4. The lands are shown by the exhibits to be in Laurel county.

5. The judgment directs a sale of only so much land as is necessary to discharge the lien.

6. The petition sufficiently avers the vendor's ability and willingness to convey according to the terms of the contract. 





Jarvis Jackson [***3]  instituted suit in the Laurel circuit court against the appellant to recover judgment for the purchase price of a tract of land, which he had sold to the appellant, and to enforce a lien thereon for the satisfaction of the judgment.

Jackson alleged in his petition that he sold to Barnes, the appellant, by title bond, which Barnes held in his possession, a boundary of land supposed to contain one thousand acres at the price of fifty cents per acre. The boundary of the land is designated by other tracts of land which adjoin it. Jackson also alleged that he was able, willing and ready to convey, by deed, said boundary of land according to the terms of the bond, less four hundred and twenty acres thereof which he had conveyed to John Hash at the request of the appellant, and a little over one hundred acres in said boundary held by R. Wilburn, which was to be excluded from appellant's purchase, as soon as the purchase money was paid for the remainder of the land.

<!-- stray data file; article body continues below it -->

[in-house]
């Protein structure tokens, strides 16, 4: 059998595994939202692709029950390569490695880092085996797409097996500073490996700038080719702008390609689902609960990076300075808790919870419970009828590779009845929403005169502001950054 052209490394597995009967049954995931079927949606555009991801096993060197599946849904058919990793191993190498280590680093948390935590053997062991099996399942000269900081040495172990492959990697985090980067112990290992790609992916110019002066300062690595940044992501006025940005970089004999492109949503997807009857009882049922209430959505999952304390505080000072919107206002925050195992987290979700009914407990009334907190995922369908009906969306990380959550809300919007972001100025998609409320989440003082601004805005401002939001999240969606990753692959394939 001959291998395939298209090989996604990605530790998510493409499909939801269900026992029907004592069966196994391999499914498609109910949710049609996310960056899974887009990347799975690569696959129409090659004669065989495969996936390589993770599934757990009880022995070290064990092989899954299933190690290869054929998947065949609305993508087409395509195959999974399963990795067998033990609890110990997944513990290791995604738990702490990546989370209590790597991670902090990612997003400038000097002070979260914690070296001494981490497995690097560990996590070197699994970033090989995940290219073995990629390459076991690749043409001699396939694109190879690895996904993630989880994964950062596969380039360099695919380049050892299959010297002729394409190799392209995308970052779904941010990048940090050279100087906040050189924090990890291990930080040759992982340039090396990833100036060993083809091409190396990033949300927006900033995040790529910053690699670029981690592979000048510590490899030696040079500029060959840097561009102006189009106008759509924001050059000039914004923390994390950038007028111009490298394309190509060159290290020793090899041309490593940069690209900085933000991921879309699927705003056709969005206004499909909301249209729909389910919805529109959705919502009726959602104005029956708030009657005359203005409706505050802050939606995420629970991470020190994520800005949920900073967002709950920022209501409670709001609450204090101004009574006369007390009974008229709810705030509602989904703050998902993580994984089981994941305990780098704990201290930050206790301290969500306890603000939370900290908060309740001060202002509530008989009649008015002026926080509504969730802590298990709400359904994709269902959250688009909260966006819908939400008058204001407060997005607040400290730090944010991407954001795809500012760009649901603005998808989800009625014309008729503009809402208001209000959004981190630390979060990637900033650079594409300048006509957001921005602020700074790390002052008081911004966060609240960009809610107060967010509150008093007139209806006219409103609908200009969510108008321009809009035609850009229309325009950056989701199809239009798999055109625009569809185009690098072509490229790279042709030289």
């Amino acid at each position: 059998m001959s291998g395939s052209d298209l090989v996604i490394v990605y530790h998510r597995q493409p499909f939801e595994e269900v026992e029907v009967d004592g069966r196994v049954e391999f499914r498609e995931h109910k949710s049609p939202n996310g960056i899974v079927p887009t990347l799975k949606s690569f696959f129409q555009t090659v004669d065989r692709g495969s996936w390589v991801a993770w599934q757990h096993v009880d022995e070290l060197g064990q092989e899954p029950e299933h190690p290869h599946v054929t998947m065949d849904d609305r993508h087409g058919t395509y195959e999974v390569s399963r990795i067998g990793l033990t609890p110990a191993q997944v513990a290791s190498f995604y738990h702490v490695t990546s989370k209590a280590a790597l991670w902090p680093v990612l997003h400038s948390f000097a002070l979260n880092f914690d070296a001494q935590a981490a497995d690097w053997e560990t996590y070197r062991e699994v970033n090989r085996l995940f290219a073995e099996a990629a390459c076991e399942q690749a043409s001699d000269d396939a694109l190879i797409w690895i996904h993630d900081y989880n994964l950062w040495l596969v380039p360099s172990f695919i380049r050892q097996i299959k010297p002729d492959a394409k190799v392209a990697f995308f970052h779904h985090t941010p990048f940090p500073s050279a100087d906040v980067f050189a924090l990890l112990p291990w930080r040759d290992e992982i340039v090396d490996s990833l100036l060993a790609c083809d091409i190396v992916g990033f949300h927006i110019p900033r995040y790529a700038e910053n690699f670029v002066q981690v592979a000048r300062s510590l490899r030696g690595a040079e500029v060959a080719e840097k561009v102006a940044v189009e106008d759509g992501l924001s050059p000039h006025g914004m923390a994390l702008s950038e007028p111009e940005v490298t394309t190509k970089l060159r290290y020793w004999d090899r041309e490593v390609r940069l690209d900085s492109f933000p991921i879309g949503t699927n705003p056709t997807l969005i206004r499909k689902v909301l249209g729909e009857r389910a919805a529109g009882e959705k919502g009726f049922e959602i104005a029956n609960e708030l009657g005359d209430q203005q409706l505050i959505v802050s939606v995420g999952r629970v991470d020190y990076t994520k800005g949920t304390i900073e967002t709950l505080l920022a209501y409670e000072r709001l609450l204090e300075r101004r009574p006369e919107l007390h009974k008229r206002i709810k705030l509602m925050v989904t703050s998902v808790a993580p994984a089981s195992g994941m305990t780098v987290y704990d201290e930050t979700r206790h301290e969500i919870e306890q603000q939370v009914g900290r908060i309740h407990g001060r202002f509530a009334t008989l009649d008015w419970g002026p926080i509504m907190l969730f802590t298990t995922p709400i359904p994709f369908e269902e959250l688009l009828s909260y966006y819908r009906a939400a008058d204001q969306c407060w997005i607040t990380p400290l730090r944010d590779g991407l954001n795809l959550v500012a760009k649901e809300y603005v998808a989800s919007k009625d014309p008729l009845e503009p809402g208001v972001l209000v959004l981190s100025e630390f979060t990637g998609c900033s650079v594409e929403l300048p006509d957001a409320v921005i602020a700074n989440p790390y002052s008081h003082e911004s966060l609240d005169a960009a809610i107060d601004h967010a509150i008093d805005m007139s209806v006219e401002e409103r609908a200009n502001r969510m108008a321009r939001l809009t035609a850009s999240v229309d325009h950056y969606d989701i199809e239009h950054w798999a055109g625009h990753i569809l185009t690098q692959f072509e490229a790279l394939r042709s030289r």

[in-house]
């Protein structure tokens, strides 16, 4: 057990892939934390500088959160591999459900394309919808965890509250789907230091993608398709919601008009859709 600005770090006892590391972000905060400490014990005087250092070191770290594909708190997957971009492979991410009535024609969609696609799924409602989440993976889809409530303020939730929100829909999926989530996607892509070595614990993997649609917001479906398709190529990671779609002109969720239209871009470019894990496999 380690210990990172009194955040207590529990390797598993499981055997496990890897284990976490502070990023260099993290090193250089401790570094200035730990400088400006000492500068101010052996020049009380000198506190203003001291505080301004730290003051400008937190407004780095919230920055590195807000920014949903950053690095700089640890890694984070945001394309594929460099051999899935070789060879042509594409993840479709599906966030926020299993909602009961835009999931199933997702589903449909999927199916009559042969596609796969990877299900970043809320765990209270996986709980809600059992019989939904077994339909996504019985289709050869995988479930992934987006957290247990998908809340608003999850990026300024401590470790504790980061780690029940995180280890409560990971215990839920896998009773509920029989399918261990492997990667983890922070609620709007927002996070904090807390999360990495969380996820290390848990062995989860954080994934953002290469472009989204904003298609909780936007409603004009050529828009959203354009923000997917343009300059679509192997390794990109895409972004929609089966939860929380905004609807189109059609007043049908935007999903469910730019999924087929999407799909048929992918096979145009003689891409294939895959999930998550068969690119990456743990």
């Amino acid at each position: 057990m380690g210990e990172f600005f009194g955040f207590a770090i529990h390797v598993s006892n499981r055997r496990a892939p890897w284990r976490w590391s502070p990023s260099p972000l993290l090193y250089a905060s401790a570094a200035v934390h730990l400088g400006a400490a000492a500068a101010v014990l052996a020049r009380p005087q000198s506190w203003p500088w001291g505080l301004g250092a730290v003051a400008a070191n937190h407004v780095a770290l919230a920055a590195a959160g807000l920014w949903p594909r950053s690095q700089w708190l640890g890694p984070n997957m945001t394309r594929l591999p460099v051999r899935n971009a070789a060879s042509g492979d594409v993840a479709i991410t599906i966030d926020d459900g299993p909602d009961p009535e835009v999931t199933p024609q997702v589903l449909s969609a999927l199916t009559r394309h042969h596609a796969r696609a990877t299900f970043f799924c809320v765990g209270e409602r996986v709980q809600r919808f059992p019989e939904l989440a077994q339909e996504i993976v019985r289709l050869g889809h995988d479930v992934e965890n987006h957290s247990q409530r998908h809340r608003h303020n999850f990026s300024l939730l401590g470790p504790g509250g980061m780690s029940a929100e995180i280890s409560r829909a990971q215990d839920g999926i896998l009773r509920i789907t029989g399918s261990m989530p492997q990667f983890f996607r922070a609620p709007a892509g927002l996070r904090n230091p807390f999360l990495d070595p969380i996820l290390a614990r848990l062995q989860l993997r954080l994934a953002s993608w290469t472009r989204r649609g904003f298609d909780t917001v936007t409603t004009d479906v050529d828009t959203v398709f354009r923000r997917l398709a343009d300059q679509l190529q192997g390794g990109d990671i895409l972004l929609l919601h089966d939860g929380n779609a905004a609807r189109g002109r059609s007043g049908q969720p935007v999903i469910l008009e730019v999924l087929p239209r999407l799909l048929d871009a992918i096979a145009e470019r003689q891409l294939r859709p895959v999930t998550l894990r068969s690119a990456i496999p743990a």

Jackson also asked that the appellant be compelled to produce the title bond in court, so that the land could be surveyed and the true quantity ascertained. By an amended petition Jackson alleged that, since  [*410]  filing [***4]  his original petition, he had caused the boundary of  [**602]  land to be surveyed, and after deducting the Hash tract, and the Wilburn tract, there remained six hundred and ninety-nine acres; the metes and bounds of which are set out in the amendment. The appellant demurred to the petition and amended petition. The demurrer was overruled. Appellant then filed an answer to the petition and amended petition.